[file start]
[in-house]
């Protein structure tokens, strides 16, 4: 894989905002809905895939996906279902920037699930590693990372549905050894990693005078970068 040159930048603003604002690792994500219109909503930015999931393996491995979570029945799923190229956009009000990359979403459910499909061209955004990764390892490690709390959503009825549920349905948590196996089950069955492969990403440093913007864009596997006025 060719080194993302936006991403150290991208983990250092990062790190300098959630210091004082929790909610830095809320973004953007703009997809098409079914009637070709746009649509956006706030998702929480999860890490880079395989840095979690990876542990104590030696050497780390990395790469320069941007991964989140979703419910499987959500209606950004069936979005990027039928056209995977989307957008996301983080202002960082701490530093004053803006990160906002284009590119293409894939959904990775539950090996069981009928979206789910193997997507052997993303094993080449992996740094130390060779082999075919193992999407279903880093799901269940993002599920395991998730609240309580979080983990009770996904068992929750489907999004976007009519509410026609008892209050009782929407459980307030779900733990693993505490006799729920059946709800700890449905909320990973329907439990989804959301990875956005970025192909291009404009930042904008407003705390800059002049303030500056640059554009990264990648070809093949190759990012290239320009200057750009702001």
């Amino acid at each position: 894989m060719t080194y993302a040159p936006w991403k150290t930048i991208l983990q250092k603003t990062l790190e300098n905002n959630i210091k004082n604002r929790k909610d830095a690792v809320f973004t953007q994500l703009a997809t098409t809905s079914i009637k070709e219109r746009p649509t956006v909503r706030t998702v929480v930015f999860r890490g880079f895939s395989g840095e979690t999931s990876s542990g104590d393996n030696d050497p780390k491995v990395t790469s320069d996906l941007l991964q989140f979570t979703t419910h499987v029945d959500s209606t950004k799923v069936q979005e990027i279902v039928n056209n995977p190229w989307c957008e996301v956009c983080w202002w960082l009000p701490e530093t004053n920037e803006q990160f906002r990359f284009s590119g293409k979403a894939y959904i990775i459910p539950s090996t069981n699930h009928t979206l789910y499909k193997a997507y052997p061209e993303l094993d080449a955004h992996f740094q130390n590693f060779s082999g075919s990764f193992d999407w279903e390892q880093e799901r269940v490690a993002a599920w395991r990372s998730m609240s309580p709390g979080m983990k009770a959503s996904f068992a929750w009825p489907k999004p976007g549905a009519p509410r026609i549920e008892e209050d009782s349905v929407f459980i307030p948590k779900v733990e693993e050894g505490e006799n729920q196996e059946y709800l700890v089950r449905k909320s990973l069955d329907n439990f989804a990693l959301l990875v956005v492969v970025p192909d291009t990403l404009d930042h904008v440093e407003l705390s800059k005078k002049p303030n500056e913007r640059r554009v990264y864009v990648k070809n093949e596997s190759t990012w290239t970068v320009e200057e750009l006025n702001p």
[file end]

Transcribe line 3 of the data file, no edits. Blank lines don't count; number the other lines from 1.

């Amino acid at each position: 894989m060719t080194y993302a040159p936006w991403k150290t930048i991208l983990q250092k603003t990062l790190e300098n905002n959630i210091k004082n604002r929790k909610d830095a690792v809320f973004t953007q994500l703009a997809t098409t809905s079914i009637k070709e219109r746009p649509t956006v909503r706030t998702v929480v930015f999860r890490g880079f895939s395989g840095e979690t999931s990876s542990g104590d393996n030696d050497p780390k491995v990395t790469s320069d996906l941007l991964q989140f979570t979703t419910h499987v029945d959500s209606t950004k799923v069936q979005e990027i279902v039928n056209n995977p190229w989307c957008e996301v956009c983080w202002w960082l009000p701490e530093t004053n920037e803006q990160f906002r990359f284009s590119g293409k979403a894939y959904i990775i459910p539950s090996t069981n699930h009928t979206l789910y499909k193997a997507y052997p061209e993303l094993d080449a955004h992996f740094q130390n590693f060779s082999g075919s990764f193992d999407w279903e390892q880093e799901r269940v490690a993002a599920w395991r990372s998730m609240s309580p709390g979080m983990k009770a959503s996904f068992a929750w009825p489907k999004p976007g549905a009519p509410r026609i549920e008892e209050d009782s349905v929407f459980i307030p948590k779900v733990e693993e050894g505490e006799n729920q196996e059946y709800l700890v089950r449905k909320s990973l069955d329907n439990f989804a990693l959301l990875v956005v492969v970025p192909d291009t990403l404009d930042h904008v440093e407003l705390s800059k005078k002049p303030n500056e913007r640059r554009v990264y864009v990648k070809n093949e596997s190759t990012w290239t970068v320009e200057e750009l006025n702001p």